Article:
Thirty White Horses
DESCRIPTION: "Thirty white horses Upon a red hill, Now they tramp, Now they champ, Now they stand still."
EARLIEST DATE: 1849 (Halliwell) (but see NOTES)
KEYWORDS: riddle animal
REFERENCES (2 citations):
Opie-Oxford2 229, "Thirty white horses" (1 text)
Baring-Gould-MotherGoose #704, p. 275, "(Thirty white horses)"
NOTES: Chances are, if you've met this riddle, it's from Tolkien's The Hobbit (p. 85 in my edition, in the chapter "Riddles in the Dark"; he uses a slightly different form of the text). But it is much older (even Gollum calls it a "chestnut"). Tolkien's use of an item from oral tradition is not coincidence; Tolkien uses familiar riddles to imply the common ancestry of Gollum and Bilbo.
The answer is "the teeth" or "the teeth and gums."
The Opies refer this to a riddle in the Holme manuscript, "Four and twenty white Bulls sate upon a stall, forth came the red Bull & licked them all." I suppose they're related, in that the answer is the teeth (plus, in this case, the tongue). But I wouldn't consider it exactly the same (apart from the fact that neither gets the number of teeth right: A person with wisdom teeth will have 32 teeth; one whose wisdom teeth are out will have 28).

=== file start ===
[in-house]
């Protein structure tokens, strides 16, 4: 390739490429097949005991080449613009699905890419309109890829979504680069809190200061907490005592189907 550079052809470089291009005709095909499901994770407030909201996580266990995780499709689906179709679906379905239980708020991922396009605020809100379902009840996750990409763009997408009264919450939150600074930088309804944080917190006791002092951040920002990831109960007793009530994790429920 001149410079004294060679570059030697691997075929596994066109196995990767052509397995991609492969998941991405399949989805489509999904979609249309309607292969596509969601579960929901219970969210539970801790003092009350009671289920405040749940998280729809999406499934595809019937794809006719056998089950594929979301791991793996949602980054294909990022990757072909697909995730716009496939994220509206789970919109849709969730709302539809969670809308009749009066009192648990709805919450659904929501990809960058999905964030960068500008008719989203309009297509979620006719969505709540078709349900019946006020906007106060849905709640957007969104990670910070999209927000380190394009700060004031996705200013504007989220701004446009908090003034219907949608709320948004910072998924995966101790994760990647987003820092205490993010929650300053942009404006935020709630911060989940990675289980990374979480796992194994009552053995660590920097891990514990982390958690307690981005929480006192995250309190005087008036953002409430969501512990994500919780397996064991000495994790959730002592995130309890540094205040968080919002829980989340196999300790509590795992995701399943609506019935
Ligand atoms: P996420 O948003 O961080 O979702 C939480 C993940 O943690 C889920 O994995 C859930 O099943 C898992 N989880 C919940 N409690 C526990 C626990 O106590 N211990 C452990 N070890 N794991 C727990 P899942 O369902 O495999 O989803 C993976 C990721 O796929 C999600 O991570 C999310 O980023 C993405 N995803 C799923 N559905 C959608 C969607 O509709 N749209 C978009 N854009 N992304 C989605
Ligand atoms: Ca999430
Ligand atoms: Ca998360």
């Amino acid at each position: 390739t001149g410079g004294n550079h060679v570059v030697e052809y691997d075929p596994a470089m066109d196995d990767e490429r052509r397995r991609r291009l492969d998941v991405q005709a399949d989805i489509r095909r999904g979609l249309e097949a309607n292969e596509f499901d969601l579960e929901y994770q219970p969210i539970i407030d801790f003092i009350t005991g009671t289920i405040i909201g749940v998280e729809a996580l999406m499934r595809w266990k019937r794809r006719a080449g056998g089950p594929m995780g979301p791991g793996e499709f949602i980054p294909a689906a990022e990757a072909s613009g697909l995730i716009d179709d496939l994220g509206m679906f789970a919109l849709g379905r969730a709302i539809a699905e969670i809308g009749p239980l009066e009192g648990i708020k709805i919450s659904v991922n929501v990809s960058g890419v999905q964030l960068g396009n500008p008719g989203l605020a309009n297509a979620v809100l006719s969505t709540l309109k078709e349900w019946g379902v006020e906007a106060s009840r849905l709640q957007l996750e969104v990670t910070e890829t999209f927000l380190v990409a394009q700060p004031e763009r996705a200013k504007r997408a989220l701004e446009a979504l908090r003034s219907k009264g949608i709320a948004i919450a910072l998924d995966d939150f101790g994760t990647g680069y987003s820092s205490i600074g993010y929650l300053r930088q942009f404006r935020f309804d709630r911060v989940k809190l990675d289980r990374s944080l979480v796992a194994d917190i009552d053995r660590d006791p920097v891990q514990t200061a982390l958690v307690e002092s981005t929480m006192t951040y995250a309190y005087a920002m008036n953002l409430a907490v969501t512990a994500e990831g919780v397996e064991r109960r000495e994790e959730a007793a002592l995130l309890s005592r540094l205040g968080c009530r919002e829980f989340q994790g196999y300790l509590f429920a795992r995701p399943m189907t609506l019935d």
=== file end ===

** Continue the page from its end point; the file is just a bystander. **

The "Thirty white horses" form goes back at least to Halliwell.
Duncan Emrich seems to think there is an American version of this; he quotes almost exactly this form on page 168 of Folklore on the American Land. But he cites no precise source, simply crediting much of the chapter to the research of Archer Taylor.
I do not know how old riddles of this type are, but Englsih riddles of recognition based on such cryptic descriptions are effectively as old as English as a written language. Riddles of similar style are found in the Old English "Exeter Book," written probably between 950 and 1000 C.E., one of the four great collections of Anglo-Saxon verse. - RBW, (BS)
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